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Lipscomb Legal Clinic, Dinner to Honor Gray

The Institute for Law, Justice & Society at Lipscomb University will be renamed in honor of civil rights lawyer Fred D. Gray next month. As part of the renaming celebration, the institute will hold a free legal clinic Nov. 12 from 9 a.m. to 12:30 p.m. at Schrader Lane Church of Christ in Nashville. Volunteers are needed to provide advice on civil, criminal, domestic and probate issues. That evening, the school will host Gray for a dinner and keynote address at the Frist Center for the Visual Arts in Nashville. Tickets are $200 per person. RSVP by Nov. 2 . Contact institute director Randy Spivey, 615-966-2503, for more information about any of these events. Read more about Gray and the institute in the October issue of the Tennessee Bar Journal or in this press release from the school.

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New Family Justice Center to Open Nov. 22

About 100 people attended yesterday’s ribbon cutting at Chattanooga’s new Family Justice Center, which will provide free services for victims of sexual assault, human trafficking, elder abuse and domestic violence. The center, which has been operating out of another space, will officially open in the new location on Nov. 22, Nooga.com reports. Dignitaries at the ceremony included Mayor Andy Berke, Police Chief Fred Fletcher, Judge Christie Sells and Child Advocacy Center of Hamilton County Executive Director Shelley McGraw.

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Stanton to Address Domestic Violence Awareness Event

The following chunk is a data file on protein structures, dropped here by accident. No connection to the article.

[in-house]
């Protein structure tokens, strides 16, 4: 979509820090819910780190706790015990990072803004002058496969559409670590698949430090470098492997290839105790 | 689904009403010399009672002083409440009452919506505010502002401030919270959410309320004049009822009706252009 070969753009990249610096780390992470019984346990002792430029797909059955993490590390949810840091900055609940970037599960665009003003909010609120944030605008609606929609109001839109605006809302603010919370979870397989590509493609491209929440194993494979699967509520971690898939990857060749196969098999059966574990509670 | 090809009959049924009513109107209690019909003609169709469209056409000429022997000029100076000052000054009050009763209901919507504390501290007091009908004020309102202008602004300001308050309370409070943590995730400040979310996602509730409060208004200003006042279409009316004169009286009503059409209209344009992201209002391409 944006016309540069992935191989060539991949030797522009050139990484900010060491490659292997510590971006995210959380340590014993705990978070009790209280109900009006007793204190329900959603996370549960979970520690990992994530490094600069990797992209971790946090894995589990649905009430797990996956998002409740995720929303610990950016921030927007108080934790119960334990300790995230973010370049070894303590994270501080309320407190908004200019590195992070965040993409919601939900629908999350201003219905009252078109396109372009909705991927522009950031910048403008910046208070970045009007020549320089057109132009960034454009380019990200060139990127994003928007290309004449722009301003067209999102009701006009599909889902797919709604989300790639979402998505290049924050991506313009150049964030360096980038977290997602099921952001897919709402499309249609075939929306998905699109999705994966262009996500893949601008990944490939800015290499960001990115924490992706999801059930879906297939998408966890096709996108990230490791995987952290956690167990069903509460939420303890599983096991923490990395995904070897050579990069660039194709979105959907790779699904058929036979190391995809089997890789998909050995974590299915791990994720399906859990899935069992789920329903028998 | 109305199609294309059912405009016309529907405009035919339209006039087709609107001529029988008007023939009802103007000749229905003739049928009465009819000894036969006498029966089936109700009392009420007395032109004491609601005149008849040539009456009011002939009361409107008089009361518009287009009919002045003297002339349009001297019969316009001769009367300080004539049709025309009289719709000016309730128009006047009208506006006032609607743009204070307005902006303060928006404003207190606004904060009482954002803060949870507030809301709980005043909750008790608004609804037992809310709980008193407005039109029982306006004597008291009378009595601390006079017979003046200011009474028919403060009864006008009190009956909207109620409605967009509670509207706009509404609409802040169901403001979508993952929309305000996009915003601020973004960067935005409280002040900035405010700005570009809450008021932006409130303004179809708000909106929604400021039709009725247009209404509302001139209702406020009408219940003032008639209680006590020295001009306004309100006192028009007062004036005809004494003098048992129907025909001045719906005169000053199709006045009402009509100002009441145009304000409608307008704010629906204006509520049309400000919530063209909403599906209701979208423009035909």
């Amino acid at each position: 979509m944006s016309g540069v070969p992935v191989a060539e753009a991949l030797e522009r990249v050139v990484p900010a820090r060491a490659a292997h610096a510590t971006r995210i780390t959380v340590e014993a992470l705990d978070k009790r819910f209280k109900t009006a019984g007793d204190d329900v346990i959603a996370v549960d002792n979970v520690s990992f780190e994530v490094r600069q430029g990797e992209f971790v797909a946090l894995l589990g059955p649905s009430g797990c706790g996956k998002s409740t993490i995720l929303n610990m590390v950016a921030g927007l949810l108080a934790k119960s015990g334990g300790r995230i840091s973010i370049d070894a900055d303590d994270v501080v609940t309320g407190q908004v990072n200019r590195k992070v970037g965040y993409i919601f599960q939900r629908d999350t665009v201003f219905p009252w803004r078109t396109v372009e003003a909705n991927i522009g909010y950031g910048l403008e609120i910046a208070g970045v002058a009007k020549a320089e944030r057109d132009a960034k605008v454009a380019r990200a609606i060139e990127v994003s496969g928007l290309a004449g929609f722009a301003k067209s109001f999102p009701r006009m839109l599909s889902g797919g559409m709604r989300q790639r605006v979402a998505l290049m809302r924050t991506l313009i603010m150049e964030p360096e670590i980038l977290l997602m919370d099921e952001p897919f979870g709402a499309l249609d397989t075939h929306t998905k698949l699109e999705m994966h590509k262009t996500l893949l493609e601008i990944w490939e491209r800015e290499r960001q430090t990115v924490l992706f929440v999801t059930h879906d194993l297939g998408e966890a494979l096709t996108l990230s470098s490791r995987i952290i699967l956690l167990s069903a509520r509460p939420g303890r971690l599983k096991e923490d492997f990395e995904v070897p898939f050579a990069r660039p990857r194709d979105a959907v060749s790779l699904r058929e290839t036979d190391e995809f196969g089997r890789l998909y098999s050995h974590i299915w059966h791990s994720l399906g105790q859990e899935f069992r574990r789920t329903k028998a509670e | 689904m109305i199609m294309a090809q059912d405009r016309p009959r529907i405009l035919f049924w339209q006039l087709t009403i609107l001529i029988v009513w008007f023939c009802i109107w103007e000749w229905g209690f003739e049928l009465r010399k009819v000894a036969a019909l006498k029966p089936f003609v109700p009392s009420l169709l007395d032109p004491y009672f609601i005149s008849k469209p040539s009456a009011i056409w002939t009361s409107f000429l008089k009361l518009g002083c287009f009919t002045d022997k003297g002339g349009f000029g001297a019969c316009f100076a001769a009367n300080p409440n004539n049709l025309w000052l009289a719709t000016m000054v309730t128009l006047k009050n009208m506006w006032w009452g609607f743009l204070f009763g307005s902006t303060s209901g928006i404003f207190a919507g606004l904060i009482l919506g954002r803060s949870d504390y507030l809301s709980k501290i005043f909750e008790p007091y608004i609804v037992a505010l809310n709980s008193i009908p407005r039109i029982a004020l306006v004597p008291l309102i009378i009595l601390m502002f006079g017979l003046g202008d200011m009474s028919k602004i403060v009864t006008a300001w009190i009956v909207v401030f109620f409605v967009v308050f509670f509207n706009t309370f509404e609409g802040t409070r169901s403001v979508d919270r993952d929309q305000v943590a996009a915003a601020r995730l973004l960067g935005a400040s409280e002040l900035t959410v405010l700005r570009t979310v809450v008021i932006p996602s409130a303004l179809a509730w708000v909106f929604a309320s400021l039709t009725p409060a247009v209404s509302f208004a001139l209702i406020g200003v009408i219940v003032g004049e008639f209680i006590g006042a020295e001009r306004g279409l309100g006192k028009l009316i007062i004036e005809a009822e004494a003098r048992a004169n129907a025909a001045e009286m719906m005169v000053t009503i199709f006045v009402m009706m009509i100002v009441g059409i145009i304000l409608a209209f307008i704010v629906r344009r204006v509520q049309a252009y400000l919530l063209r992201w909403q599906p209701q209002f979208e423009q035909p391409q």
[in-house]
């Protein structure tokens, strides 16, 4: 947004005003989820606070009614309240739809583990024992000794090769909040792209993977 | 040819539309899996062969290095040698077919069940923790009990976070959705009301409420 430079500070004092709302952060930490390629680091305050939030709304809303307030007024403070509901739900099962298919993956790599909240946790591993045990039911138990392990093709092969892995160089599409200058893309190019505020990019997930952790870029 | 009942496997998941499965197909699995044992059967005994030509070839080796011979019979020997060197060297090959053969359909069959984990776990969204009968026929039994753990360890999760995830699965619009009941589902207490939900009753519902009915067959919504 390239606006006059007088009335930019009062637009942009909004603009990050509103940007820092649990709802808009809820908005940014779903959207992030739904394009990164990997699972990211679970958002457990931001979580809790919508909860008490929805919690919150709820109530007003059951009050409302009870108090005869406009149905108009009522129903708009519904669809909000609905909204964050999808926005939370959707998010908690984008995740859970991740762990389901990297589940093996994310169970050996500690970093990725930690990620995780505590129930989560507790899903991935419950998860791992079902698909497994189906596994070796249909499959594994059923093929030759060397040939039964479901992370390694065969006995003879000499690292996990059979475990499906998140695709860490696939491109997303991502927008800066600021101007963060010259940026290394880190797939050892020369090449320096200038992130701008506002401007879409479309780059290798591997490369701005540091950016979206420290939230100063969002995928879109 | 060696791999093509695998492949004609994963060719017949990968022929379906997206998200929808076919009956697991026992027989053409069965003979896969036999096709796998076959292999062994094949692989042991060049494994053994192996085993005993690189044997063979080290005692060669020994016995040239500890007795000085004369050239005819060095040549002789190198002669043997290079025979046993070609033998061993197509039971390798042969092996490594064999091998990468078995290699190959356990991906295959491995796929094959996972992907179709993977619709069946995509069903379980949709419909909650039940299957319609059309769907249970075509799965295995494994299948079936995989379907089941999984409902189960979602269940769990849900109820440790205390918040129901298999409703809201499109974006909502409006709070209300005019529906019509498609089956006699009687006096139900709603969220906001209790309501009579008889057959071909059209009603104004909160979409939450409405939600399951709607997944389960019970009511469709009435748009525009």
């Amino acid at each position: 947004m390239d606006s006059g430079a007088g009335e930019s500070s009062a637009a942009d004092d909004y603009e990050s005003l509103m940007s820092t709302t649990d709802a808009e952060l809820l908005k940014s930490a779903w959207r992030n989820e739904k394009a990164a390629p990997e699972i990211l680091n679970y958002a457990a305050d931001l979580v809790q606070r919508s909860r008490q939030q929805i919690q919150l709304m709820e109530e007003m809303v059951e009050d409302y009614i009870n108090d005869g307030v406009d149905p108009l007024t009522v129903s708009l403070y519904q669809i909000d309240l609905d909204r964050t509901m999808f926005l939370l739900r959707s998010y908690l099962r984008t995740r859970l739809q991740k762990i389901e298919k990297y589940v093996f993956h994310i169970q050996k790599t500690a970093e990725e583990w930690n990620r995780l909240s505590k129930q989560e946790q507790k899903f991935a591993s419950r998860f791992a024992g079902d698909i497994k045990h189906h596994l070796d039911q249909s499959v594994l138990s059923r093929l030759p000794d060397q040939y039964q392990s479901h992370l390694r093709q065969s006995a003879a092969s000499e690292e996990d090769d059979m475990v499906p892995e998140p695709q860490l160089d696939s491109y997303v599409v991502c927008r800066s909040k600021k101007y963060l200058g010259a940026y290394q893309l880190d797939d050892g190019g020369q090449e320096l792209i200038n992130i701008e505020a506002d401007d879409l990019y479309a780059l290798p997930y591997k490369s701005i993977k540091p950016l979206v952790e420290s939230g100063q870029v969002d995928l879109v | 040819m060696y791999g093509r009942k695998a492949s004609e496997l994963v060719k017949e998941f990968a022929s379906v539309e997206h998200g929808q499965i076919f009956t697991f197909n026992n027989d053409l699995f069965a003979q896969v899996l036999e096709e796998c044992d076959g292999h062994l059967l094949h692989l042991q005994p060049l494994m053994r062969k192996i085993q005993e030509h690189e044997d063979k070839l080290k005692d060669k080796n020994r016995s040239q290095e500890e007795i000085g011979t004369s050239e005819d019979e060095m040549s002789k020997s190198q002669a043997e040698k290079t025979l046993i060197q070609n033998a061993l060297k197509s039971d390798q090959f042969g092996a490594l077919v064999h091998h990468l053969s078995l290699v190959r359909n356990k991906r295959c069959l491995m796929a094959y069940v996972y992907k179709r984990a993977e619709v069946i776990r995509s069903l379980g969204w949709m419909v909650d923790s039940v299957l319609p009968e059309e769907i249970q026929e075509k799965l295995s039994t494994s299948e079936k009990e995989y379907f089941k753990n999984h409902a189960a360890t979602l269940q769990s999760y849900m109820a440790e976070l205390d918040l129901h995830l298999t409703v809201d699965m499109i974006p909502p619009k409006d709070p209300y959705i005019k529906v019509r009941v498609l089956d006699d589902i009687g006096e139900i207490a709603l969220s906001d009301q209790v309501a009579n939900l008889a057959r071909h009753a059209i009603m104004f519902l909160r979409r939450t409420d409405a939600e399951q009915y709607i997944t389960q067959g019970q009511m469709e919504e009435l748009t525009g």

Men across Memphis were set to gather this evening to take a stand against domestic violence at the second annual Shine Your Light on Domestic Violence event. Mayor Jim Strickland, Memphis Police Director Mike Rallings and U.S. Attorney Edward Stanton were scheduled to address the group. Judicial Commissioner Kevin Reed, who was also on the agenda, told News 5 that it is the “silence of good men that allows domestic violence to persist.” Read more from station.

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KBA Sections Holding Pro Bono Night

The Knoxville Bar Association’s Corporate Counsel Section and Family Law Section are joining forces for a Pro Bono Night next Tuesday. Members of the sections will gather to answer civil legal questions posted to TN Free Legal Answers. Representatives from the Tennessee Alliance for Legal Services will be available during the event to answer questions and assist with technology issues. Other volunteers are invited to join the group from 5 to 7 p.m. EST at the Adams Law Firm, 8517 Kingston Pike, Knoxville 37919. Register online to participate.

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DOJ Addresses Jailing of Domestic Violence Victims